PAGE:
Injections and soil amendments "can boost trees' resilience"

A range of available products can enhance trees' resistance to pest and disease attack, according to Dr Glynn Percival, who manages Bartlett Tree Experts' laboratory at the University of Reading.

Percival discussing biochar amendments to ash trees with chief plant health officer Nicola Spence on BBC's Countryfile last year
Percival discussing biochar amendments to ash trees with chief plant health officer Nicola Spence on BBC's Countryfile last year

He told the recent Arboricultural Association amenity conference: "When we go abroad, we get vaccinated with a weak strain of the disease. Sometimes once is enough, as with tuberculosis."

Disease resistance can similarly be induced in plants, he argued, and indeed studies have already shown levels of control comparable with conventional chemistry in fireblight, Phytophthora root rot, powdery mildews and spruce wilt - "all very different types of organisms", he noted.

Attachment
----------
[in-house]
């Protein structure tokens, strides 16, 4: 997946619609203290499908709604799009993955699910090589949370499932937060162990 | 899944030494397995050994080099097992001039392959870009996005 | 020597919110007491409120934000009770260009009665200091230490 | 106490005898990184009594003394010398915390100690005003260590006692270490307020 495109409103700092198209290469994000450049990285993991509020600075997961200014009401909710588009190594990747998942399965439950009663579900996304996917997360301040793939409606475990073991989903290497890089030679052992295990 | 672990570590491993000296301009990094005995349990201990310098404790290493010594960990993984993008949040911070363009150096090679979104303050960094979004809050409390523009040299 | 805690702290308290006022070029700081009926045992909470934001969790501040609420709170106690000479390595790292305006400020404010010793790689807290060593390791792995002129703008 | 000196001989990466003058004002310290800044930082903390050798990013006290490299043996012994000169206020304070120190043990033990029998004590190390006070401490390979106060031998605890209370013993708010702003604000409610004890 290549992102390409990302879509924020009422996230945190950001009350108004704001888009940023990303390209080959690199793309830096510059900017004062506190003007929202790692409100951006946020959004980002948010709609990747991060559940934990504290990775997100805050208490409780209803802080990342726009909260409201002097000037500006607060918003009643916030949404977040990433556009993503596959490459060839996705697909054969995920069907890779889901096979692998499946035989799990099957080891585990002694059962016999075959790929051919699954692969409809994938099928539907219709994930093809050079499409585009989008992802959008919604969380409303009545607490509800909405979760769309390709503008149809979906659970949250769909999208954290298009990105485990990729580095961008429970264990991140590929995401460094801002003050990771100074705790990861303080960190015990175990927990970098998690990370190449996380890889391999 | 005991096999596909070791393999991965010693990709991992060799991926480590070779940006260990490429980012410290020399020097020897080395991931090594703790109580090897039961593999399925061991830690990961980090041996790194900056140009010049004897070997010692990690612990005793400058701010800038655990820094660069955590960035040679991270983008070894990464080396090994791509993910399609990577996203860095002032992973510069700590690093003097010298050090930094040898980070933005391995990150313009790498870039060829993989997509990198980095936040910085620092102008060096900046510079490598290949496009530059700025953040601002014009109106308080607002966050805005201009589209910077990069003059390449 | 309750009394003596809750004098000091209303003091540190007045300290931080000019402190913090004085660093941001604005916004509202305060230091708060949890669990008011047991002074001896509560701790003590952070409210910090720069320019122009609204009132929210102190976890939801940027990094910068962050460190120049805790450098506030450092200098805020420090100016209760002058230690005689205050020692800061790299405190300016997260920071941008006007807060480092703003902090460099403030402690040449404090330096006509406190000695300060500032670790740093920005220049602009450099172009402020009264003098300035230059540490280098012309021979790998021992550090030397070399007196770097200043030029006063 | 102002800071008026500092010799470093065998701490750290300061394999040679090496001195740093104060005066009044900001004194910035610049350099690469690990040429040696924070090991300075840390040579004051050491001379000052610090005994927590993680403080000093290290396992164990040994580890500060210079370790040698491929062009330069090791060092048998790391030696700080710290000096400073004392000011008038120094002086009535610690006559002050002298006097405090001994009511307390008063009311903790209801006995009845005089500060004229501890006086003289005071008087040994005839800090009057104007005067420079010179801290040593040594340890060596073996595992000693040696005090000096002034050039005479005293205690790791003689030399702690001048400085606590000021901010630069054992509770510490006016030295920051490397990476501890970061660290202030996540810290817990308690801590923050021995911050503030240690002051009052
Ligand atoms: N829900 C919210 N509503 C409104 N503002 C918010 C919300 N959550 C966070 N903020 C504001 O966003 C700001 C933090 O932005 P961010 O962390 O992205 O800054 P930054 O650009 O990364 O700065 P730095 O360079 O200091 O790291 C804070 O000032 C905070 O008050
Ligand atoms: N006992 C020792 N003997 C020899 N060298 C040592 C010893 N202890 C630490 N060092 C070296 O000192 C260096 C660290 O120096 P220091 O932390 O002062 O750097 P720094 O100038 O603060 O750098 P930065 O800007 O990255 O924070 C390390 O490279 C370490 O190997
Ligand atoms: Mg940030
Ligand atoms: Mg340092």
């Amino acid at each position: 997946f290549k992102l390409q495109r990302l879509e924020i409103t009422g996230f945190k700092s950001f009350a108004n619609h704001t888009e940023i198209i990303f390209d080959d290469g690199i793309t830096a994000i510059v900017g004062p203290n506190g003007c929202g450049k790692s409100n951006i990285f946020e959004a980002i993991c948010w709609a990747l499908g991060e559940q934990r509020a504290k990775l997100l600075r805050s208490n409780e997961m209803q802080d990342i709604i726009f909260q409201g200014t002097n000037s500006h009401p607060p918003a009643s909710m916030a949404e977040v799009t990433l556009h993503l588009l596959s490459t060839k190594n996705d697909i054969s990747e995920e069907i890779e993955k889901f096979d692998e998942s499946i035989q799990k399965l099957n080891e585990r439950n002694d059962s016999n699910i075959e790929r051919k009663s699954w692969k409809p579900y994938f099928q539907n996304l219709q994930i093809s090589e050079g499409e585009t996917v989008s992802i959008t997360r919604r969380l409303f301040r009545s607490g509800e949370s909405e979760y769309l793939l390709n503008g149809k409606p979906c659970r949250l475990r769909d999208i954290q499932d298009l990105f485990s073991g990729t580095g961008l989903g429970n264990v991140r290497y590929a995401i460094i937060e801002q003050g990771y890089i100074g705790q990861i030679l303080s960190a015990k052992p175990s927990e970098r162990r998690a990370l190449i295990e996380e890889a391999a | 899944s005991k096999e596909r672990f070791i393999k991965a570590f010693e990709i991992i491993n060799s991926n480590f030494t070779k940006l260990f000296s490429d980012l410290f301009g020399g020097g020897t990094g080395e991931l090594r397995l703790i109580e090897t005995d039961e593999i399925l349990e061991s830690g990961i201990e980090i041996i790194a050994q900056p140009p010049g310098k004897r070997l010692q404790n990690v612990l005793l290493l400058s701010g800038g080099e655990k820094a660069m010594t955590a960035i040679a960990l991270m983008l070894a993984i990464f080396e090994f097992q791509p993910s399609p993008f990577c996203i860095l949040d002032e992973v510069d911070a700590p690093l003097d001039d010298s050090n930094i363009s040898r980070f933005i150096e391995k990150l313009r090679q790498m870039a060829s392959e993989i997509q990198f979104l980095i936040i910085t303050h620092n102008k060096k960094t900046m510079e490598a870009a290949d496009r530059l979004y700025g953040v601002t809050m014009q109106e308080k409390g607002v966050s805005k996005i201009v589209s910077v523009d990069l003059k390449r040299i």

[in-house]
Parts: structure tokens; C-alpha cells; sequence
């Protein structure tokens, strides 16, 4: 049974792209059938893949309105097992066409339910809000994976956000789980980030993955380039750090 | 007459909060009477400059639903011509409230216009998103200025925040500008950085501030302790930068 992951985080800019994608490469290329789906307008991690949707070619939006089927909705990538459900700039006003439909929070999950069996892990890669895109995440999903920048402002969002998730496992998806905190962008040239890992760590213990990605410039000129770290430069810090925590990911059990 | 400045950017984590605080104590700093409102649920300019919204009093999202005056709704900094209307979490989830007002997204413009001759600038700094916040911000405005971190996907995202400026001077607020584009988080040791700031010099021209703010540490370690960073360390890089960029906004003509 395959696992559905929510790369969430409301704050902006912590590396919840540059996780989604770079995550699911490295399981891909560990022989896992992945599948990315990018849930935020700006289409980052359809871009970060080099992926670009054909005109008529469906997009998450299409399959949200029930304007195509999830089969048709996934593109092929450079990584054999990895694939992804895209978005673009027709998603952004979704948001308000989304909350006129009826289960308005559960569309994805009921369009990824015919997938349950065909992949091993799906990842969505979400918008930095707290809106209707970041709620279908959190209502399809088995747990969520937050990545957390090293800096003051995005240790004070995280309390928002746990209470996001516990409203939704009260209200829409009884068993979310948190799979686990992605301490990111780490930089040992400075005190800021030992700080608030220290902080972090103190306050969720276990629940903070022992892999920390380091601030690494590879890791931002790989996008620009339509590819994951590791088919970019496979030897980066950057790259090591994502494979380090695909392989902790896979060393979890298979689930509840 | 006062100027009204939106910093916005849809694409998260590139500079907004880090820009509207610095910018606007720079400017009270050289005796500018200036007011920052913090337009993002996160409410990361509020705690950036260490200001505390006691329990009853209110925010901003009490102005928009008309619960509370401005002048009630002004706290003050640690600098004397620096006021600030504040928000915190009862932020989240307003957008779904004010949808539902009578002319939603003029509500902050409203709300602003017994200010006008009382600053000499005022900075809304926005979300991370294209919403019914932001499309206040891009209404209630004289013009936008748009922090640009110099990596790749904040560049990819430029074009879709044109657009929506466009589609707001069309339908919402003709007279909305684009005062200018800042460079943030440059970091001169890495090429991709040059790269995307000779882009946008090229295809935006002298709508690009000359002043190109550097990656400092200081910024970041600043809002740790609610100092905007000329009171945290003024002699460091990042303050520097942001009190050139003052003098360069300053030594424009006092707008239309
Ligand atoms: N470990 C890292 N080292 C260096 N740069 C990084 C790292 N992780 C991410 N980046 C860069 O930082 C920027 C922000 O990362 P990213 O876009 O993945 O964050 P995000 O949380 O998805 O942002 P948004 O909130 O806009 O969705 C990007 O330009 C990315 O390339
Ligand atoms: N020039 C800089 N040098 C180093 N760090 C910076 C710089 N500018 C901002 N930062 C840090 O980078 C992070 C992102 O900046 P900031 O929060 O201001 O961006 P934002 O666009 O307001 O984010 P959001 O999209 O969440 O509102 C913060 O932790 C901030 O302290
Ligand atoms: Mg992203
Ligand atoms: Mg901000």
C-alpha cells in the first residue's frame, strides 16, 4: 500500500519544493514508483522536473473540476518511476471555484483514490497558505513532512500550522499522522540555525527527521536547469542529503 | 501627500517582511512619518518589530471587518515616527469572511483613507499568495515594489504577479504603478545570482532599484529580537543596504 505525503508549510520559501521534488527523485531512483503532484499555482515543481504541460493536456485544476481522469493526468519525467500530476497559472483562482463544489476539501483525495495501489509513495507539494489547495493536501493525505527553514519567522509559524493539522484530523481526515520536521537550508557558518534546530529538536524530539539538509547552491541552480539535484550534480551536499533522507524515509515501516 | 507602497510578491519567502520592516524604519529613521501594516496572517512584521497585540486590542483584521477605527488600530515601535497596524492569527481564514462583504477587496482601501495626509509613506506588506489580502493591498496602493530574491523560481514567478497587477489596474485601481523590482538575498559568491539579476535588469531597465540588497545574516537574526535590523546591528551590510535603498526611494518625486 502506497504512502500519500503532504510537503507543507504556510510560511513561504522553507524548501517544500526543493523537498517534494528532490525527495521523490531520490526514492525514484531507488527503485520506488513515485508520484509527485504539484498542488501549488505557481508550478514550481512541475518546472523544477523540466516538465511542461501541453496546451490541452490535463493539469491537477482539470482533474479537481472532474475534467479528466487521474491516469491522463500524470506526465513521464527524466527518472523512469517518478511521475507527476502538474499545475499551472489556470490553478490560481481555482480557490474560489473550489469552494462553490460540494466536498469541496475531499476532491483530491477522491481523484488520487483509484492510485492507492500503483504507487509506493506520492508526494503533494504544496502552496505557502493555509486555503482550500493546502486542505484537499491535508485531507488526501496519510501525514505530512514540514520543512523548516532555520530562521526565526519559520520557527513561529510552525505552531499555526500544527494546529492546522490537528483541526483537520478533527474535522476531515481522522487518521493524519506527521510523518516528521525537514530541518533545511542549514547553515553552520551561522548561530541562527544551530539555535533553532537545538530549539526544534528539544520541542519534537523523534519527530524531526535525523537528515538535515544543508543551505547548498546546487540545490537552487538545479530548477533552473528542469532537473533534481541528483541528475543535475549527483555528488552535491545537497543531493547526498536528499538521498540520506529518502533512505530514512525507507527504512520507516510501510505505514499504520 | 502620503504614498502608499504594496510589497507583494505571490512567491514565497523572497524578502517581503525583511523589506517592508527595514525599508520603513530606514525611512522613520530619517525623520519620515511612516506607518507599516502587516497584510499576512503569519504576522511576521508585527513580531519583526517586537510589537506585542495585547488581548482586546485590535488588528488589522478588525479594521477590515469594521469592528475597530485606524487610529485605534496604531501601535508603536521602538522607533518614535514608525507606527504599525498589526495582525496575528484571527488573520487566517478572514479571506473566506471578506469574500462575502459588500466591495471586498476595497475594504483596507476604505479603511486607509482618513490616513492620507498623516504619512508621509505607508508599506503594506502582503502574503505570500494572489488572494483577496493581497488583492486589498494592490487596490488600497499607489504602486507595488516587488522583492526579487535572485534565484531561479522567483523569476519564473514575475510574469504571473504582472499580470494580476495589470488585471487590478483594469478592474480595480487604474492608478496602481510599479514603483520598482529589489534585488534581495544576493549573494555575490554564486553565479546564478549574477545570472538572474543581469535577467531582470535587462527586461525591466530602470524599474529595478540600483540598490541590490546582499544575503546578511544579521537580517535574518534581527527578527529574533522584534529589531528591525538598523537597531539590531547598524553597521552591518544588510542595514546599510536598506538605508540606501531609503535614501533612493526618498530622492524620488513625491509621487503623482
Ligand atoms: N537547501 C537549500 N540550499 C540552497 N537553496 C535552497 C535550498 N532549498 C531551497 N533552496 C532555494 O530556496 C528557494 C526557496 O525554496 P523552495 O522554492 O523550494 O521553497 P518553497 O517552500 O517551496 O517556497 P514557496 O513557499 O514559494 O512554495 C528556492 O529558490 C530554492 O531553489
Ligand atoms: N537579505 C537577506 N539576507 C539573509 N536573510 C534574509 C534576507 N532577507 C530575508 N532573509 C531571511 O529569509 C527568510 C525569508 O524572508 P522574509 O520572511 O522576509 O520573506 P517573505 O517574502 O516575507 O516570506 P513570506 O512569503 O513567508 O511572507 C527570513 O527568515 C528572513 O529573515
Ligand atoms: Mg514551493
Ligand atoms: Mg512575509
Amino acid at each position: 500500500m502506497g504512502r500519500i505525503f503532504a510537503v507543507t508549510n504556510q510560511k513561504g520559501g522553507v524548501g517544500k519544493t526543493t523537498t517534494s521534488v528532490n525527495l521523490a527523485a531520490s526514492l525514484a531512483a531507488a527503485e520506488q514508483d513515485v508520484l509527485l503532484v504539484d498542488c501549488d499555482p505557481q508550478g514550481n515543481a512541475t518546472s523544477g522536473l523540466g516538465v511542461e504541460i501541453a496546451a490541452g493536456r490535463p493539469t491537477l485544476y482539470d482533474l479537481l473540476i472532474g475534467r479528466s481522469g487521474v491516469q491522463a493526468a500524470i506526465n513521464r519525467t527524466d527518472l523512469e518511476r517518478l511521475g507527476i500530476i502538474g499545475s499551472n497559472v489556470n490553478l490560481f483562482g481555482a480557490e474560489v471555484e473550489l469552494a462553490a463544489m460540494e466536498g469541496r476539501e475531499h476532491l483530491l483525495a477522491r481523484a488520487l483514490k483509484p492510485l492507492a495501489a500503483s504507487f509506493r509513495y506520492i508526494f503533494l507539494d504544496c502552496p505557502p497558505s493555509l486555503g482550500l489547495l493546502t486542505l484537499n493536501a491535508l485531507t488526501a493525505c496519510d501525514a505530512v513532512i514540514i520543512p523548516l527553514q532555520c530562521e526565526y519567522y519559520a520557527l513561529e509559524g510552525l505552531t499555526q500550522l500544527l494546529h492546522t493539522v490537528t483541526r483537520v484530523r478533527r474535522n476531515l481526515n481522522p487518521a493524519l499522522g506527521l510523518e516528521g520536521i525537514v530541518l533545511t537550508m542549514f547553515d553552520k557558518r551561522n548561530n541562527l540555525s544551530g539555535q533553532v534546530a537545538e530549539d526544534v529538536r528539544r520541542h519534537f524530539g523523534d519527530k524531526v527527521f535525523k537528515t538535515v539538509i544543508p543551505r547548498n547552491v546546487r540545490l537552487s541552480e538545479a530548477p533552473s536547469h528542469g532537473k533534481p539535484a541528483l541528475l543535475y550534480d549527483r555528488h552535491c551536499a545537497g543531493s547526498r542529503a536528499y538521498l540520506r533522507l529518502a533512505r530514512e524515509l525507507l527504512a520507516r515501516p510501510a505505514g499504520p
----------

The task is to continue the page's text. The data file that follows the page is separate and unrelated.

"You can buy injection equipment but it's illegal to use it. I don't know why there's such resistance. But it's an option for the future."

Meanwhile at Bartlett's laboratory, "we have shown you can treat the trees' roots, and we are now doing a trial with the London Borough of Barnet on newly-planted street trees", he said.

Using a mulch of chipped willow, which contains salicylic acid, is also effective against apple scab, he added. "That's just one compound that can switch on the tree's defence systems."

A soil amendment of biochar has also been found to boost trees' resistance against Phytophthora ramorum, acute oak decline and horse chestnut leaf miner, he added, while phosphites added as bark spray "also boosts their immune system".

Chitin, a by-product of the seafood industry, "is another product you have access to", and which can be air-spaded around the roots of apple against scab, he said.

"Over the last two years we have also trialled these products in combination at various trial sites using various modes of application," he said, adding that the efficacy of different forms of biochar also need to be compared.

But he pointed out: "Trees only have a certain amount of energy and you will get 15-20% less growth - it's a trade-off."

Percival was later presented with the Arboricultural Association Award 2017 at conference awards dinner on 12 September.


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